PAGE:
By Ray, Alastair
If sponsoring a major event is too costly, make media work for you, says Alastair Ray.
Teaming up with a major sporting event isn't for the faint-hearted.
A partnership with the Olympics, for example, can set sponsors back a cool pounds 30m - and that's before the cost of letting consumers know about it. But there is an alternative: sponsoring the media coverage of events.
And such deals can bring some of the benefits of being an official partner.
According to research from Sport+Markt, the brand with the highest recall for TV sponsorship is Ford. As well as backing the Champions League, it sponsors Sky Sports' football coverage, helping it to 13% unprompted recall. Part of the attraction is that sponsorship provides greater impact than ads.
'Through sponsorship you get closer to the TV audience,' says Toyota's commercial director, Paul Philpott. 'During ad breaks, viewing drops. If you have the first five seconds of the break you'll catch those people still in the room.'
Toyota recently scrapped its sponsorship of ITV's Formula One coverage, claiming the four-year deal had already achieved its targets by year two. 'Among the ITV viewing audience, awareness of Toyota is now very strong,' says Philpott. 'It's difficult to justify more of that spend promoting a message that is already established.'
However, it's rare that a broadcast sponsorship on its own is enough to convince the fans that a brand really cares about their sport. 'Just to buy (a broadcast sponsorship) is a media buy, not a sponsorship,' says Dominic Curran, account director at Karen Earl Sponsorship.
Official partners often get first crack at the opportunity, but in cases such as the Champions League, on-screen presence can be part of the package of broadcast rights.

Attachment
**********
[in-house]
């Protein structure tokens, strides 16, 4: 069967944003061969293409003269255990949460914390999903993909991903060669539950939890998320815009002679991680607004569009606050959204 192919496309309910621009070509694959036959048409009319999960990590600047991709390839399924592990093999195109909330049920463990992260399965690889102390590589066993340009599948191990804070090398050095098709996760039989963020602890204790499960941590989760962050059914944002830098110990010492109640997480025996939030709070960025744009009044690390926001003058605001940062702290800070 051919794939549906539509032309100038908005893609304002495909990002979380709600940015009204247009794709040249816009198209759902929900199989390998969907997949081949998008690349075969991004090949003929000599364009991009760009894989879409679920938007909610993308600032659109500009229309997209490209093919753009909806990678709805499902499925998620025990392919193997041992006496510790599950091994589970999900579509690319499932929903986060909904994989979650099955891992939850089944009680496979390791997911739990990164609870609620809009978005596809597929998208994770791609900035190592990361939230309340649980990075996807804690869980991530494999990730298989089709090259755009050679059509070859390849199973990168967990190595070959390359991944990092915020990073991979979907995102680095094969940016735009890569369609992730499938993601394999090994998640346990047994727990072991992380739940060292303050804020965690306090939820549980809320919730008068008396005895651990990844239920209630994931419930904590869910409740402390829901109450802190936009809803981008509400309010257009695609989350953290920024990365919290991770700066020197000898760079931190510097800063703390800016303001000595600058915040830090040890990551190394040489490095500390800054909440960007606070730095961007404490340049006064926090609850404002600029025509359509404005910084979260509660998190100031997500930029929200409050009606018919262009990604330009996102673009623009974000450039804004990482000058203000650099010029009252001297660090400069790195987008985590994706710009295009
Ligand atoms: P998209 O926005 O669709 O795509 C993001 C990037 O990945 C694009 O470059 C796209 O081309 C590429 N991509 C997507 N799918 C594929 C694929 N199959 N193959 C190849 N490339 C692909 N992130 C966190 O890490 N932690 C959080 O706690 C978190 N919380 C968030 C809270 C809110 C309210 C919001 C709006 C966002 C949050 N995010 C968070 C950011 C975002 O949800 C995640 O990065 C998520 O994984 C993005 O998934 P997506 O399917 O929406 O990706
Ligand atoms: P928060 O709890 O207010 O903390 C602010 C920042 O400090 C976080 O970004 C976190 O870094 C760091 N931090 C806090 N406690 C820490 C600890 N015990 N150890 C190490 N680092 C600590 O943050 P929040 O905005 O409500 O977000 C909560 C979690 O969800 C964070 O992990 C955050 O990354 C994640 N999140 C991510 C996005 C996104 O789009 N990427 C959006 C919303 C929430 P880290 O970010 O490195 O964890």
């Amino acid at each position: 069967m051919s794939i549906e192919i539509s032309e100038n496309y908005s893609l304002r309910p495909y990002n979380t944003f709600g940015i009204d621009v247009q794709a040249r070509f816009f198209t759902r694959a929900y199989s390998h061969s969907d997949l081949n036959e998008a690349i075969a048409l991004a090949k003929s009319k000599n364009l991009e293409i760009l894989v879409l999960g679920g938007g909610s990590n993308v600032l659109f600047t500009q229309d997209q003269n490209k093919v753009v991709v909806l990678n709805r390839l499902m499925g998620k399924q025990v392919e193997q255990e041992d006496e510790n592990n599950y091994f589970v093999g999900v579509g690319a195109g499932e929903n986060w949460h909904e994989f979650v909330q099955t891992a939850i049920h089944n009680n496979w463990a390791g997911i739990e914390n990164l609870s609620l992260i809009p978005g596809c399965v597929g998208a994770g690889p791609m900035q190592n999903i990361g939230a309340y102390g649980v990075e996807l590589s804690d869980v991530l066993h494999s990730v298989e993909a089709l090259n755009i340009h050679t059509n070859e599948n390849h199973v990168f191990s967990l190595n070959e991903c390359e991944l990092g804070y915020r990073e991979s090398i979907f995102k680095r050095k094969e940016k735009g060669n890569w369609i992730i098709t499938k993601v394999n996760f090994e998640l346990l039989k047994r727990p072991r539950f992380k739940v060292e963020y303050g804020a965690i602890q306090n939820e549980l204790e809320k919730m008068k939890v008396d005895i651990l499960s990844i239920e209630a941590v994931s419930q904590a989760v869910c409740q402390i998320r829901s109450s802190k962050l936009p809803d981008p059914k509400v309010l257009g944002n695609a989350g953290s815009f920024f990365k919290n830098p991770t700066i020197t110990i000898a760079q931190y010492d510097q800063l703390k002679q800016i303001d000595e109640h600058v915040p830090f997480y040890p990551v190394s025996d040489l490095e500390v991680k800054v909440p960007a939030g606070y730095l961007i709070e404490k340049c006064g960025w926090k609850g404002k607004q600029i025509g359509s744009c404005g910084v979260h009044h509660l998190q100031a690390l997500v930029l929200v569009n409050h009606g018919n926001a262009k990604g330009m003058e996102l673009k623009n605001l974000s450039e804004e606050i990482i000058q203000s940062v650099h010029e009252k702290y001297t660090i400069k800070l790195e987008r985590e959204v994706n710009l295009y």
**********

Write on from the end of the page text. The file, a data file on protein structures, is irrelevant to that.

'Sports are starting to encourage official partners to look at the broadcast sponsorship package that might be available as a way of ring-fencing their involvement with that event or sport,' says David Reilly, joint managing director at Carat Sport.
There are also significant opportunities with other media. Newspaper Marketing Agency research shows that 51% of male readers read the back pages first and 25% of male readers spend more than 20 minutes reading the sports pages.
Curran's client Royal Bank of Scotland took advantage of this with a sponsorship deal with The Daily Telegraph and Sunday Telegraph's coverage of the Rugby World Cup to build on its sponsorship of the Six Nations.
Lloyds TSB, too, has linked its brand with the tournament through the papers. Simon Oliveira, associate director at Ketchum Sports Network, explains that as supplements can be written up to eight weeks before the event, he sought out a more topical option with the Mail on Sunday and Evening Standard. 'Lloyds TSB ran a guide prior to the quarter-finals, which is more pertinent,' says Oliveira.
When it comes to radio sponsorships, specialists highlight a lack of choice. One brand that has tied up with the main option, talkSPORT, is The Daily Telegraph and Sunday Telegraph. Group marketing director Mark Dixon describes the deal, used to back the newspapers' sports supplements, as a partnership as much as a sponsorship. 'Rather than just run a 30-second commercial, we go deeper into it. We have had journalists who have written pieces in our supplements being interviewed,' he says.
The web also offers opportunities for sponsorship and a more targeted audience. Mobile phone company 3 has a sponsorship presence on Rivals Digital Media's football sites, while Visa has a link with the desktop avatars providing Rugby World Cup news to Planet Rugby users. Like the FIFA World Cup in 2002, the fact that the Rugby World Cup is taking place on the other side of the world means the web is a great place to attract punters in the office. …